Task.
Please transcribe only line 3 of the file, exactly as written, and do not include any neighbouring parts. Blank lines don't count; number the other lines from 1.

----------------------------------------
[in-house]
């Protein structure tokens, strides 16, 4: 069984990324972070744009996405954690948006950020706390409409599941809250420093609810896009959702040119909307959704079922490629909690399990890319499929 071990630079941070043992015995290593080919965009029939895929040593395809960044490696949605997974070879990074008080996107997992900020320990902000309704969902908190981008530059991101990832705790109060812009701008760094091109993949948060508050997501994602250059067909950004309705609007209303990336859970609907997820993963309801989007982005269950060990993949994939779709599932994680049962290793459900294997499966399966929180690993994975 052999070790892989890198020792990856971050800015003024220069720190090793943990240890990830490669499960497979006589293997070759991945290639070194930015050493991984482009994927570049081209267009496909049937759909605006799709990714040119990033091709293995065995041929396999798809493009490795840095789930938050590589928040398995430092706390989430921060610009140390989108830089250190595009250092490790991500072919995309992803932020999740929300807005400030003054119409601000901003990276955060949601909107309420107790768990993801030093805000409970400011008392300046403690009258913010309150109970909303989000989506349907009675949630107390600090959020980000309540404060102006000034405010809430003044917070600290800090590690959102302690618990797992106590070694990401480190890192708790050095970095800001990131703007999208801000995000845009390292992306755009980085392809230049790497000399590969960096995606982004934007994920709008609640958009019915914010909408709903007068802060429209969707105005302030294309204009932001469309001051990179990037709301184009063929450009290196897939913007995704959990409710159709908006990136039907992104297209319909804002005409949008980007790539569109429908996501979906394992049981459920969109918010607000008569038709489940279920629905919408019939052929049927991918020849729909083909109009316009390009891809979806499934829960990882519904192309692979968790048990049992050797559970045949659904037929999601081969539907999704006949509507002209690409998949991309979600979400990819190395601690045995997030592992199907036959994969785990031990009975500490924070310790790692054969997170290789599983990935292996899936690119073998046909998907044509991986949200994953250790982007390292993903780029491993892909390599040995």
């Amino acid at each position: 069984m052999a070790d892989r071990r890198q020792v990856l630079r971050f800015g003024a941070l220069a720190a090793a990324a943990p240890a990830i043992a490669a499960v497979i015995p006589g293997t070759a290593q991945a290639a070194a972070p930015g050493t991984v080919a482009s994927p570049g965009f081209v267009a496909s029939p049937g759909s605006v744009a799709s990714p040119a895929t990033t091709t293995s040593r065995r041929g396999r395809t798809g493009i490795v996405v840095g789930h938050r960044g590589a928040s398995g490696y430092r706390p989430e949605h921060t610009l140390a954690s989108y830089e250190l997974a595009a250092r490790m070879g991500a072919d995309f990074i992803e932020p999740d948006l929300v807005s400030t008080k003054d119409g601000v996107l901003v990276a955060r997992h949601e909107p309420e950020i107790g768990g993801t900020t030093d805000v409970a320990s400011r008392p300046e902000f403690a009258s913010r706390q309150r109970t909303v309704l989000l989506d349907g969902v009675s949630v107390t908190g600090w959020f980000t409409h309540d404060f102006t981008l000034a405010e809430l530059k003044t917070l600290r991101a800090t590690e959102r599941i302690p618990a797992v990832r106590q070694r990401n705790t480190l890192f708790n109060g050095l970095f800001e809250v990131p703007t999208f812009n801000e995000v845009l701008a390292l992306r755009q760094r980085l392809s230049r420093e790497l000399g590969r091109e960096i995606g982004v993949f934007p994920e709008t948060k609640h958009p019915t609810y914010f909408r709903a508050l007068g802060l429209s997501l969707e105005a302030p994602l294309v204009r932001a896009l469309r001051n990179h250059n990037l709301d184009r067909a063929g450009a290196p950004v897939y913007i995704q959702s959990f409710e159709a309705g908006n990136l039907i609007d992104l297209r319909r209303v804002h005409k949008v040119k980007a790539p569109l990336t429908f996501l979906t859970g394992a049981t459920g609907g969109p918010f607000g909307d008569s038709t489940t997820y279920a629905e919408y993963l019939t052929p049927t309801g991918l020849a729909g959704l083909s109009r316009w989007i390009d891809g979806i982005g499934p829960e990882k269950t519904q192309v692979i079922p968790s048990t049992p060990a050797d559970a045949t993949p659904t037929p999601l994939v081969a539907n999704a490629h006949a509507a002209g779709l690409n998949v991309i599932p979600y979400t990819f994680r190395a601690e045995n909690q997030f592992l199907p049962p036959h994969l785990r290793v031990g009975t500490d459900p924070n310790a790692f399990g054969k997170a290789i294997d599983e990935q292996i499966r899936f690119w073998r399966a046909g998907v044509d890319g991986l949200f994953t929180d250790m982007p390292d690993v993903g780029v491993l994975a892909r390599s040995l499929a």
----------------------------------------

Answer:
């Amino acid at each position: 069984m052999a070790d892989r071990r890198q020792v990856l630079r971050f800015g003024a941070l220069a720190a090793a990324a943990p240890a990830i043992a490669a499960v497979i015995p006589g293997t070759a290593q991945a290639a070194a972070p930015g050493t991984v080919a482009s994927p570049g965009f081209v267009a496909s029939p049937g759909s605006v744009a799709s990714p040119a895929t990033t091709t293995s040593r065995r041929g396999r395809t798809g493009i490795v996405v840095g789930h938050r960044g590589a928040s398995g490696y430092r706390p989430e949605h921060t610009l140390a954690s989108y830089e250190l997974a595009a250092r490790m070879g991500a072919d995309f990074i992803e932020p999740d948006l929300v807005s400030t008080k003054d119409g601000v996107l901003v990276a955060r997992h949601e909107p309420e950020i107790g768990g993801t900020t030093d805000v409970a320990s400011r008392p300046e902000f403690a009258s913010r706390q309150r109970t909303v309704l989000l989506d349907g969902v009675s949630v107390t908190g600090w959020f980000t409409h309540d404060f102006t981008l000034a405010e809430l530059k003044t917070l600290r991101a800090t590690e959102r599941i302690p618990a797992v990832r106590q070694r990401n705790t480190l890192f708790n109060g050095l970095f800001e809250v990131p703007t999208f812009n801000e995000v845009l701008a390292l992306r755009q760094r980085l392809s230049r420093e790497l000399g590969r091109e960096i995606g982004v993949f934007p994920e709008t948060k609640h958009p019915t609810y914010f909408r709903a508050l007068g802060l429209s997501l969707e105005a302030p994602l294309v204009r932001a896009l469309r001051n990179h250059n990037l709301d184009r067909a063929g450009a290196p950004v897939y913007i995704q959702s959990f409710e159709a309705g908006n990136l039907i609007d992104l297209r319909r209303v804002h005409k949008v040119k980007a790539p569109l990336t429908f996501l979906t859970g394992a049981t459920g609907g969109p918010f607000g909307d008569s038709t489940t997820y279920a629905e919408y993963l019939t052929p049927t309801g991918l020849a729909g959704l083909s109009r316009w989007i390009d891809g979806i982005g499934p829960e990882k269950t519904q192309v692979i079922p968790s048990t049992p060990a050797d559970a045949t993949p659904t037929p999601l994939v081969a539907n999704a490629h006949a509507a002209g779709l690409n998949v991309i599932p979600y979400t990819f994680r190395a601690e045995n909690q997030f592992l199907p049962p036959h994969l785990r290793v031990g009975t500490d459900p924070n310790a790692f399990g054969k997170a290789i294997d599983e990935q292996i499966r899936f690119w073998r399966a046909g998907v044509d890319g991986l949200f994953t929180d250790m982007p390292d690993v993903g780029v491993l994975a892909r390599s040995l499929a």